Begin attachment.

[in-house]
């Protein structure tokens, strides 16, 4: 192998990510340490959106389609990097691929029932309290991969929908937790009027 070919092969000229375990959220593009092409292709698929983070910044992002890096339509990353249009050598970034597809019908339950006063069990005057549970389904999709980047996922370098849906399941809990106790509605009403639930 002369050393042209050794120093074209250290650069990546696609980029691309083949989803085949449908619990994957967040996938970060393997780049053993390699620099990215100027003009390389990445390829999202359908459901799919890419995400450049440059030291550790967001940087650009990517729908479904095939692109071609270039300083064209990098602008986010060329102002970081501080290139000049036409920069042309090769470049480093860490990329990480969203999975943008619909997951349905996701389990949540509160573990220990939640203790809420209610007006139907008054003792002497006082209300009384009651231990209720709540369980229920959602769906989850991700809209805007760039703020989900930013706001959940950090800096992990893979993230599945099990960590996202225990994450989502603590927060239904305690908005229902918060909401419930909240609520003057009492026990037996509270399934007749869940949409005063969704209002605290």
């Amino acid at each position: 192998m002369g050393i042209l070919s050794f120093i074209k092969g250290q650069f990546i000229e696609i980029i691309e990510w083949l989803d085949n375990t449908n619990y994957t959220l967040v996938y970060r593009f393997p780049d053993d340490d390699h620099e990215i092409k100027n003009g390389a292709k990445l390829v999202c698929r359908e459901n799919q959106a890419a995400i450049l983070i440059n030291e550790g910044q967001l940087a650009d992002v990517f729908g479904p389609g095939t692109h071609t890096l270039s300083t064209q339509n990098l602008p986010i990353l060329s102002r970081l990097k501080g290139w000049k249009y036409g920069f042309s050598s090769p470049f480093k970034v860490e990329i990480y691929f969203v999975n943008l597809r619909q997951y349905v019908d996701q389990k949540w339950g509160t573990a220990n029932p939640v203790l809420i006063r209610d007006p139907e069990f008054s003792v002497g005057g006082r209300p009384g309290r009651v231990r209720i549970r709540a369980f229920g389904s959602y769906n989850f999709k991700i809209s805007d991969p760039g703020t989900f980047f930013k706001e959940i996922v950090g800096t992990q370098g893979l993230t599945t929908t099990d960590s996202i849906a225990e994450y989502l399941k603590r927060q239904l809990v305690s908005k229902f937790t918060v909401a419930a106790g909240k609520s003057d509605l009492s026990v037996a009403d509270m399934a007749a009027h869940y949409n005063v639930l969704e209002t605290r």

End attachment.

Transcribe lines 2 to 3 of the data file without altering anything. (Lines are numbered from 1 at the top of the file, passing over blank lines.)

């Protein structure tokens, strides 16, 4: 192998990510340490959106389609990097691929029932309290991969929908937790009027 070919092969000229375990959220593009092409292709698929983070910044992002890096339509990353249009050598970034597809019908339950006063069990005057549970389904999709980047996922370098849906399941809990106790509605009403639930 002369050393042209050794120093074209250290650069990546696609980029691309083949989803085949449908619990994957967040996938970060393997780049053993390699620099990215100027003009390389990445390829999202359908459901799919890419995400450049440059030291550790967001940087650009990517729908479904095939692109071609270039300083064209990098602008986010060329102002970081501080290139000049036409920069042309090769470049480093860490990329990480969203999975943008619909997951349905996701389990949540509160573990220990939640203790809420209610007006139907008054003792002497006082209300009384009651231990209720709540369980229920959602769906989850991700809209805007760039703020989900930013706001959940950090800096992990893979993230599945099990960590996202225990994450989502603590927060239904305690908005229902918060909401419930909240609520003057009492026990037996509270399934007749869940949409005063969704209002605290």
């Amino acid at each position: 192998m002369g050393i042209l070919s050794f120093i074209k092969g250290q650069f990546i000229e696609i980029i691309e990510w083949l989803d085949n375990t449908n619990y994957t959220l967040v996938y970060r593009f393997p780049d053993d340490d390699h620099e990215i092409k100027n003009g390389a292709k990445l390829v999202c698929r359908e459901n799919q959106a890419a995400i450049l983070i440059n030291e550790g910044q967001l940087a650009d992002v990517f729908g479904p389609g095939t692109h071609t890096l270039s300083t064209q339509n990098l602008p986010i990353l060329s102002r970081l990097k501080g290139w000049k249009y036409g920069f042309s050598s090769p470049f480093k970034v860490e990329i990480y691929f969203v999975n943008l597809r619909q997951y349905v019908d996701q389990k949540w339950g509160t573990a220990n029932p939640v203790l809420i006063r209610d007006p139907e069990f008054s003792v002497g005057g006082r209300p009384g309290r009651v231990r209720i549970r709540a369980f229920g389904s959602y769906n989850f999709k991700i809209s805007d991969p760039g703020t989900f980047f930013k706001e959940i996922v950090g800096t992990q370098g893979l993230t599945t929908t099990d960590s996202i849906a225990e994450y989502l399941k603590r927060q239904l809990v305690s908005k229902f937790t918060v909401a419930a106790g909240k609520s003057d509605l009492s026990v037996a009403d509270m399934a007749a009027h869940y949409n005063v639930l969704e209002t605290r």